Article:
or the golden age
Religion was the overarching question of the age. ‘Bloody’ Mary had returned authority over the English church to Rome; Elizabeth took it back for the crown (to do otherwise would have been an admission of illegitimacy in any case). For a decade she followed a careful middle path, eschewing the extreme Protestant route her brother Edward had seemed destined to follow (indeed those at the far reach of that extreme were the only purely religious martyrs of her reign – four Anabaptists burned at the stake), and retaining certain Catholic elements of ceremony and symbolism.
But Elizabeth’s church was Protestant, a situation confirmed by the Pope finally excommunicating her in 1570, an act that for ambitious European monarchs declared open season on the English crown. Her loyalties were seen too in some of the limited foreign adventures in mainland Europe undertaken in her reign: support sent to the Huguenots in France; and covert then overt support for the Protestant cause in the Spanish Netherlands that so piqued King Philip of Spain.
Just as the Pope’s action pushed Elizabeth and England ever more irrevocably to the Protestant side, so too did the series of plots and risings against her following it: the rising of the Northern Earls in 1569 that shook the land; the Ridolfi plot in 1572; Throckmorton in 1584, Parry the following year; and Babbington the year after that. The Catholic threat was tied up with the presence of Mary Queen of Scots on English soil for two decades: Mary was the heir apparent, and as a Catholic offered a focus for such plotting, in which she foolishly and typically joined. Though Elizabeth wavered for years, it was inevitable that Mary would at some point have to be executed to remove that focus.
It is tempting to dismiss the internal threats to Elizabeth as minor, but for years she slept with a sword beneath her pillow; and one assassination attempt got very close, a shot from the shore missing her by inches and wounding a bargeman as she travelled on the Thames . The Northern Earls who rebelled in 1569 in particular garnered great support for a time, and for once Elizabeth deviated from a conciliatory path, insisting that rebels be hanged on every village green where they had gathered during the revolt.
But nobody would dismiss the threat from King Philip of Spain as minor. Philip, rabidly anti-Protestant, saw the re-conversion of England to his Catholic faith as a crusade, Pope Sixtus supporting this view. Philip’s mighty Armada was not intended to take on the English at sea: it was due to land a force of some 50,000 men in England; the Spanish were by far the best soldiers of their day, and had they secured a bridgehead they would have very probably conquered the country – many English fled inland when the signal fires were lit, fearing the consequences of a landing.
A combination of factors secured an English victory over the Armada, among them poor Spanish leadership, Medina Sidonia being no seaman; the lack of manoeuvrability of some of the larger Spanish vessels, and their relatively poor capabilities at sea with cannon; the successful English tactic of breaking the hitherto impregnable Spanish crescent formation with fireships; and a year earlier, Drake ’s attack on Cadiz spoiling preparations for the great fleet’s voyage. But it was the exceptional storms of 1588 that wrecked the Spanish vessels fleeing around the coasts of Scotland and Ireland, and reduced Philip’s Invincible Armada to a few battered and broken survivors; in other words luck played a huge part in England’s survival as an independent power.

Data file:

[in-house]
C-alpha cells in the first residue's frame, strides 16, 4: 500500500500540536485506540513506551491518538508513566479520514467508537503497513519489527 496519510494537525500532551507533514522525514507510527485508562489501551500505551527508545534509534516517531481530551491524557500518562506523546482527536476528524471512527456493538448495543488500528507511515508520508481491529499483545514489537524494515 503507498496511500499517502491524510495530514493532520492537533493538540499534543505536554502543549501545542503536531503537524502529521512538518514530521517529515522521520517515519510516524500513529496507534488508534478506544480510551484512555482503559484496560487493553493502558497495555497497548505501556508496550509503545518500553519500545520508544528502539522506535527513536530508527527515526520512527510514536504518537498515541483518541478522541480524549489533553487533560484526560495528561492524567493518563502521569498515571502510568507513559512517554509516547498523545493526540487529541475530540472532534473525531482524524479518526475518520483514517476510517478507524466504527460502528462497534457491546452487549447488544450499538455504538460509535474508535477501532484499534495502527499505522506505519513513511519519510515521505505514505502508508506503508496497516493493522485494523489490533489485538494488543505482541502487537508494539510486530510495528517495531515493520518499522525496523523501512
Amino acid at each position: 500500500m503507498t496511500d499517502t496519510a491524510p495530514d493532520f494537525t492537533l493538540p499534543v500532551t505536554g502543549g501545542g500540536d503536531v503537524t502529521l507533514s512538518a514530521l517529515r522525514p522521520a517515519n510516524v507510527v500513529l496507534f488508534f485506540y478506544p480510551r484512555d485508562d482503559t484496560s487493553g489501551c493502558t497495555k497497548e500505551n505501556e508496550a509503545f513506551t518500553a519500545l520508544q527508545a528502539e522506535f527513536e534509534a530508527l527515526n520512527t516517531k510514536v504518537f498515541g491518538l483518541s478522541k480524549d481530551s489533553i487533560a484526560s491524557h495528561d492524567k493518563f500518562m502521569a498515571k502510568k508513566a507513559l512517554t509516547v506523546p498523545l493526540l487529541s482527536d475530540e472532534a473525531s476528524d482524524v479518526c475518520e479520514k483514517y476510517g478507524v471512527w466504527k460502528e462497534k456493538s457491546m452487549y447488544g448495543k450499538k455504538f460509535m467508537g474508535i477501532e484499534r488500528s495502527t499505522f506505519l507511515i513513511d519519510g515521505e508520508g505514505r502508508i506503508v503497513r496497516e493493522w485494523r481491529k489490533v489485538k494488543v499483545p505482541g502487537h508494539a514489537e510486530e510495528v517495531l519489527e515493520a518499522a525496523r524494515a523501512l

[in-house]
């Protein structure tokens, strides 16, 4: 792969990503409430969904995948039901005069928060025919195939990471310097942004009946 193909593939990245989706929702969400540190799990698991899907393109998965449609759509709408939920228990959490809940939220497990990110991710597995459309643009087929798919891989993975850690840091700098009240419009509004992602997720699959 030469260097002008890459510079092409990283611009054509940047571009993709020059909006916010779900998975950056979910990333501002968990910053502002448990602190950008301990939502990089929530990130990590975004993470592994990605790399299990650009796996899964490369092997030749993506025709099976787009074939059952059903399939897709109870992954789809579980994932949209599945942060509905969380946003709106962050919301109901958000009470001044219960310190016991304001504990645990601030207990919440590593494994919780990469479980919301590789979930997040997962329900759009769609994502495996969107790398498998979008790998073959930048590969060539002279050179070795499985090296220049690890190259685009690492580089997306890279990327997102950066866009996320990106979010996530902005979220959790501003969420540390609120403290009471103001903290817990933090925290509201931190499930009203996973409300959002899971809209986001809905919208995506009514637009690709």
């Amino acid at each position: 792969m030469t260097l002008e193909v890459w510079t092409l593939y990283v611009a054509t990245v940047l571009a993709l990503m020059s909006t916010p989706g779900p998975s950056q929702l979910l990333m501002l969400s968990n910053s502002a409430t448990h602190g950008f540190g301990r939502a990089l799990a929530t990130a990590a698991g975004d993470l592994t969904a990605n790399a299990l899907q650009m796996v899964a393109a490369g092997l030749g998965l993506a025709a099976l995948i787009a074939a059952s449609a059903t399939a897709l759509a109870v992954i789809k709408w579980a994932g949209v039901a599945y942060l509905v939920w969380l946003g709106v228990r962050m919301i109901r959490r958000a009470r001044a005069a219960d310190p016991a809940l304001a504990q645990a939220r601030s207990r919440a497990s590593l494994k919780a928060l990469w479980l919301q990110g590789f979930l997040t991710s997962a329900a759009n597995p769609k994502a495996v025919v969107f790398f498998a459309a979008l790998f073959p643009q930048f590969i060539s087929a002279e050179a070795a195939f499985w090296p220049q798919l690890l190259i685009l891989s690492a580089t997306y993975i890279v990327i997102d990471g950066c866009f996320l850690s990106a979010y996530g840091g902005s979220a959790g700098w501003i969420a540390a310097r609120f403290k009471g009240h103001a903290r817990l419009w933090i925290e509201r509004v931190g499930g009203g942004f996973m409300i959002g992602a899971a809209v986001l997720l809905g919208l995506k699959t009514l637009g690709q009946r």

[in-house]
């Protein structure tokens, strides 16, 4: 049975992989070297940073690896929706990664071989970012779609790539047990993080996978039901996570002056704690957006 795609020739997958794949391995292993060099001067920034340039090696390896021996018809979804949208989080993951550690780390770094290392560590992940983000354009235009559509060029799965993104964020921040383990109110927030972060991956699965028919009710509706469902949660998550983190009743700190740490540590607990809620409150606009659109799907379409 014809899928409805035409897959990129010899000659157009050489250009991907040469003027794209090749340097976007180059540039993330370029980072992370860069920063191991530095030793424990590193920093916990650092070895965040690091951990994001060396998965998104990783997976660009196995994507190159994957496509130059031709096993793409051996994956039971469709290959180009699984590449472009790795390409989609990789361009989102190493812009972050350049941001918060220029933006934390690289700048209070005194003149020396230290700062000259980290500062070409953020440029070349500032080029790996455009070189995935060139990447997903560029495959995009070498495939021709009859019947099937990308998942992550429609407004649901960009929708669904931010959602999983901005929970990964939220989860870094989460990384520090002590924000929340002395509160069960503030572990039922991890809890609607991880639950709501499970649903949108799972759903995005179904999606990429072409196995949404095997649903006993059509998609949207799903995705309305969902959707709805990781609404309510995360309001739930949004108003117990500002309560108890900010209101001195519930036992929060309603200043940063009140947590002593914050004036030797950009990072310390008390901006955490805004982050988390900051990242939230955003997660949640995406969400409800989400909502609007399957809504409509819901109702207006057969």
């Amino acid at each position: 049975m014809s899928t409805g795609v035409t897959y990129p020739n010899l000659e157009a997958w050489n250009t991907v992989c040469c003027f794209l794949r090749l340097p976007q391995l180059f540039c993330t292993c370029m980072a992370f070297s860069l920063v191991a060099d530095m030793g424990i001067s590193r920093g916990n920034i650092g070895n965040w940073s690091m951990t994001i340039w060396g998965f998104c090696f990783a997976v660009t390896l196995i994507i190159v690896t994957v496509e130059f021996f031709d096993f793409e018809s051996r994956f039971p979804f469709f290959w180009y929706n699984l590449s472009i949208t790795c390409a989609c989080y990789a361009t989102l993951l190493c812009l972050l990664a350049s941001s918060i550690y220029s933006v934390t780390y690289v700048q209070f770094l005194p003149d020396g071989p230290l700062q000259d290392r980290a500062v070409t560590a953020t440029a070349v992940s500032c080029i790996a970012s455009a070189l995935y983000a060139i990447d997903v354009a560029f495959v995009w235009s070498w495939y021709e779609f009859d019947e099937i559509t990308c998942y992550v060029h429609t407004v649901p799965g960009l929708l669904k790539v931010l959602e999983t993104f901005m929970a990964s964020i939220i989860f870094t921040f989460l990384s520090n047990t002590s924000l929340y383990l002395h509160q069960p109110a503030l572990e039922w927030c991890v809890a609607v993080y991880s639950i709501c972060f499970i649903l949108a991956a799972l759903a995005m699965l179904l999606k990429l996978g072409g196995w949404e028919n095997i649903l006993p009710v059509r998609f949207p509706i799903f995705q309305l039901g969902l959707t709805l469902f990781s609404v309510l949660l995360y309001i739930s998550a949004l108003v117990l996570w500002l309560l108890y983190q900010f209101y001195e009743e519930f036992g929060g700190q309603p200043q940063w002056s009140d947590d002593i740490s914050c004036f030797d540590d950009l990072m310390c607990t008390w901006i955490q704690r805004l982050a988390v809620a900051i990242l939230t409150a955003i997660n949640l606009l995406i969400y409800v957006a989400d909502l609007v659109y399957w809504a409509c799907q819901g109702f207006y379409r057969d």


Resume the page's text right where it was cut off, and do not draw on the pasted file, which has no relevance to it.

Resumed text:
Elizabeth generally preferred to avoid conflicts, fearing the creation of a grand Catholic coalition against her Protestant state should she become too embroiled in European dynastic and political matters. Calais had been lost in Mary’s reign, and rather than any burning desire to regain that foothold in mainland Europe (unlikely too as Elizabeth inherited a ruined treasury and a stagnant economy) the country began to turn westwards for its adventures: this was the era of Drake circumnavigating the globe in The Golden Hind (originally The Pelican, which was deemed too ignoble a name when it returned home for a royal welcome); of Martin Frobisher and his three voyages to search for the Northwest Passage; of Raleigh founding the colony of Virginia; and of Hawkins beginning the slave trade that was to fuel British economic power for centuries to come, leaving a stain on our nation for even longer.
The English severance from mainland Europe, seen in that loss of Calais and the religious divide, was further emphasized by Elizabeth’s refusal to marry, claiming to be married to her people (though a truer view would see that every potential suitor brought potential danger – the Earl of Leicester ’s rebellion showing this as well as any other). With the defeat of the Armada a vision of England still shared by many today, of the country being apart from Europe, was strengthened.
The debts Elizabeth inherited focussed her mind, and those of her advisors such as Sir Thomas Gresham and Sir Thomas Smith, on economic recovery. Avoiding wars was not sufficient to restore economic stability, though it certainly helped as lower taxes here than in Europe meant increased investment. The cloth industry was established as a motor of prosperity (albeit relative prosperity – the vast majority of the population remained poor agricultural workers). England’s status as a trading nation was furthered by contacts with those as far afield as the Tsar of Muscovy and the Great Mogul. Gresham established the Royal Exchange, altering the financing of business ventures thenceforth, and he and Smith reformed the currency.
Of course some of the economic boosts to Elizabeth’s and the nation’s treasury came from a second aspect of her growing status as a seafaring country: piracy, or privateering, the difference largely inconsequential. The Spanish and Portuguese were ahead of the English in exploiting the New World, so the English exploited their returning treasure ships, Drake and Raleigh gaining notoriety in the Iberian Peninsula and celebrity in England for their raids on ships at sea and Spanish colonies alike.